This guest post comes from Katie Henderson, a U.S. history teacher from Hollis-Brookline High School in New Hampshire and a friend to Chalkup.
Not all nerds are teachers, but all teachers are nerds.
Being a nerd about something means you could talk someone's ear off about that thing, you scour the Internet for mere mentions of that thing, and spend countless hours figuring out ways to bring that thing into your classroom pedagogy.
What do you nerd out about? For me, it's assessment.
I know. Sounds, at best, boring (think 100-question multiple choice tests or pages and pages of true/false questions) and at worst, evil (think big, bad standardized tests). For some, the word “assessment” conjures images of teachers slaving away over grade books, red pens poised in judgment, assigning arbitrary numerical values to students.
Those are all common misconceptions about what assessment means; that's certainly not the kind of assessment I nerd out about.
For me, assessment means evaluating how students are doing in relation to a set goal or objective and providing feedback about students' progress toward that goal. Sure, assessment can sometimes mean grading and sometimes involves a red pen (actually, I prefer a green pen), but that view of assessment is both reductionist and ineffectual. Assessment is varied and dynamic, can be formal or informal, summative or formative in nature, but no matter what, should happen constantly in any 21st century classroom.
What's the difference between formative and summative assessment?
Formative assessment is “formative” in nature, meaning it helps to form your understanding of what your students know and are able to do and should then inform your decisions about how to move forward. Formative assessment comes in all shapes and sizes and, I find, is more effective and downright fun when varied.
Formative assessment can be formal (in-class quiz, Socratic-style seminar), informal (homework review, asking questions), individual (exit tickets), whole-class (call-and-response) competitive (group competitions using mini-white boards), game-based (Kahoot, Jeopardy), tech-based (online discussion boards, surveys, Socrative), choice-based (stoplight exit ticket, writing prompt choice), you name it!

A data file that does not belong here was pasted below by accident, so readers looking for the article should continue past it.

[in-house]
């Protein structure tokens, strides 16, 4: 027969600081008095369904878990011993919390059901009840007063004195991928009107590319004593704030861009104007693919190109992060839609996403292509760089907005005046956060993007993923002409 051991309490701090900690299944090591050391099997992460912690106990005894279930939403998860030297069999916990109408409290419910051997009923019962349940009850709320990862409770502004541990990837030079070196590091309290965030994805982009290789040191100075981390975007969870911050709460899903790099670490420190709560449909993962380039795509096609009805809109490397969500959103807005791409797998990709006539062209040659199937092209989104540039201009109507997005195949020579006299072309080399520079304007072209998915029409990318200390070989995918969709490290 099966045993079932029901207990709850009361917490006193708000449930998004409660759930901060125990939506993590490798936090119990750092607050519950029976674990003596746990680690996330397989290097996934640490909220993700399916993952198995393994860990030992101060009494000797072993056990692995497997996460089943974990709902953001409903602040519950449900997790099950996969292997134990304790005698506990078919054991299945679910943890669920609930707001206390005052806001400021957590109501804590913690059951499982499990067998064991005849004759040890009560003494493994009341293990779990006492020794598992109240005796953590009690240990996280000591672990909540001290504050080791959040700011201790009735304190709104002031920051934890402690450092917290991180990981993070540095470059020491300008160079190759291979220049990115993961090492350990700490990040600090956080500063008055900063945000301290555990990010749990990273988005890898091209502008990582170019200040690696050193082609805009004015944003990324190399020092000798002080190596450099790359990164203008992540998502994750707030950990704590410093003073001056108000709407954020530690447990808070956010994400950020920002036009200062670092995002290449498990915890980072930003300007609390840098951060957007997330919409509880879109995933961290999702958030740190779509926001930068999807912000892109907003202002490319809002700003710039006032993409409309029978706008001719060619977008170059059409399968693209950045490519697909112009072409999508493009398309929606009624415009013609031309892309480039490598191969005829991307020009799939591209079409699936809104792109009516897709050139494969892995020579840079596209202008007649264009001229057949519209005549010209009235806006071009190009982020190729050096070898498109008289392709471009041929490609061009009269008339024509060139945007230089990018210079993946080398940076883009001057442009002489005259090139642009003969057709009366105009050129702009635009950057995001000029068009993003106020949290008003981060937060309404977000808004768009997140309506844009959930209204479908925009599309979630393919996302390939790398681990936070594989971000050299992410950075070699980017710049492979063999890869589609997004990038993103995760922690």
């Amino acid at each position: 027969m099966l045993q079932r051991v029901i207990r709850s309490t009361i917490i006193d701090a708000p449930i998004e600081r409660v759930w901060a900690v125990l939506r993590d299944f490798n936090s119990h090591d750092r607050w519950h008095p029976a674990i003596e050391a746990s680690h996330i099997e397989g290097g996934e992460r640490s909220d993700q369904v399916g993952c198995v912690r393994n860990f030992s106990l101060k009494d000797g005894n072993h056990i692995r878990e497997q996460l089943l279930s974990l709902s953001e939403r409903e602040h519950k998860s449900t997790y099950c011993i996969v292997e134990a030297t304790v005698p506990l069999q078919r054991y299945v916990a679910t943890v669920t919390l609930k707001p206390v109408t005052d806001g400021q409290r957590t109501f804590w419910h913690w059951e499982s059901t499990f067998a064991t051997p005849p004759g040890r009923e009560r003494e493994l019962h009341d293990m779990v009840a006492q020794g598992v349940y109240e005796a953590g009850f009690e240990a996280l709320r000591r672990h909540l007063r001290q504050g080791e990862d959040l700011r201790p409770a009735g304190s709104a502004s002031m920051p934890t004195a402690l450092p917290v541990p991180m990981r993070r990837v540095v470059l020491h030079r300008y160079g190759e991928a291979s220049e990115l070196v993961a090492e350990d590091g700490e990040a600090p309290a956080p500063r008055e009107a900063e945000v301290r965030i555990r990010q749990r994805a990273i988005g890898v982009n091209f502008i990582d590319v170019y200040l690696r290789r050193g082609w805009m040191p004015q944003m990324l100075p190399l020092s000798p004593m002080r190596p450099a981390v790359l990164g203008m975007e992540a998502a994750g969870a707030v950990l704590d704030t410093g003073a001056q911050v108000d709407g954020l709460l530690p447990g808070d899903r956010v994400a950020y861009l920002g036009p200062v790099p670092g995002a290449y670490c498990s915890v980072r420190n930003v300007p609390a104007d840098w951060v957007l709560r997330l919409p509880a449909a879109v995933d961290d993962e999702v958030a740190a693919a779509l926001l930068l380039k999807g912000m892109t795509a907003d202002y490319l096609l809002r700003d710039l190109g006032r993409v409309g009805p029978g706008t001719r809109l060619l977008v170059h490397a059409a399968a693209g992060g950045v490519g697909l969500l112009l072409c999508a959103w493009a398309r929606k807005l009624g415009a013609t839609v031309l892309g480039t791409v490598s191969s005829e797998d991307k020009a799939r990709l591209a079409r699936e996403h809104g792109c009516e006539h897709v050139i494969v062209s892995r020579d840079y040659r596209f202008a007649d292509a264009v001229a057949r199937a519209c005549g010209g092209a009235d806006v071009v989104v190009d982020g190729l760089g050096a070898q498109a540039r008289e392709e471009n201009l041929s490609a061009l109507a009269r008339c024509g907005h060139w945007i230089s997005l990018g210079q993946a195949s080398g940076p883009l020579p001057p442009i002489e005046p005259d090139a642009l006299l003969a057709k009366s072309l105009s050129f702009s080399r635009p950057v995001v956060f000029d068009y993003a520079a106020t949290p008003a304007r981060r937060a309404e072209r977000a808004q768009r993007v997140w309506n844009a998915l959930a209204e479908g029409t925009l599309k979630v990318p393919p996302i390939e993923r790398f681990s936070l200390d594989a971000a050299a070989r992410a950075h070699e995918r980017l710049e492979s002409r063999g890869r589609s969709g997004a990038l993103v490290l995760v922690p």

No matter the method, formative assessment should happen all the time during learning and should inform teacher decisions about moving forward.
Summative assessment happens after learning and helps the teacher evaluate how well students have done compared to a set goal or objective. Can the student divide fractions at an 80% rate of success? Can the student analyze the strengths and weaknesses on both sides of the Civil War? Can the student correctly identify the subject and object in a sentence?
Making sure your summative assessments are aligned to important objectives is the first step to improving your assessment game.
Really take a critical look at the last assessment you created or gave in class. Do your students need to know the answers to all those questions? Do all the questions align with competencies, standards, objectives, or goals? Do students need to show their mastery of a skill ten times on the same assessment or just once or twice? What are the underlying themes or overarching skills that are truly important and transfer to other academic areas? What are the big understandings – things you want students to know or be able to do in ten years – and are you asking students to address them?
Next, think about how you assess. Summative assessments have the potential to be engaging, meaningful, and relevant. Project-based assessments or performance-based assessments can give students an opportunity to show what they know and what they can do in more “real-world” ways than traditional pen-and-paper tests.
As the new school year approaches (or, for many, is already upon us) make it a priority to test a new type of formative assessment in your classroom within the first month of school. Try a new exit ticket format. Test a web-based formative assessment tool that harnesses the power of student devices. Create low-tech individual white boards by laminating paper and have students write down answers for an in-class game. Try something new! Then try it again or try a different formative assessment strategy. And use the information you gleaned from the experience to make decisions about how to move forward and improve student achievement!
When it comes to summative assessments, commit to overhauling or creating an assessment with one fundamental change. Analyze a traditional assessment you have already made but write the objective above each question to ensure that all the questions are aligned with important goals. Try out the GRASPS model from Wiggins and McTighe (one of my favorite ways to make performance-based assessments relevant, meaningful, and engaging). Update an assessment to include student choice. Overhaul a tired assessment through the use of a 21st century tech tool. Then, reflect on the process and evaluate if and how student achievement improved after the changes you made.
Next time you hear the word “assessment,” don't think of the common misconceptions. Instead, think of the endless possibilities for how to evaluate student understanding and exciting opportunities to improve student achievement.
Just maybe you, too, will become an assessment nerd.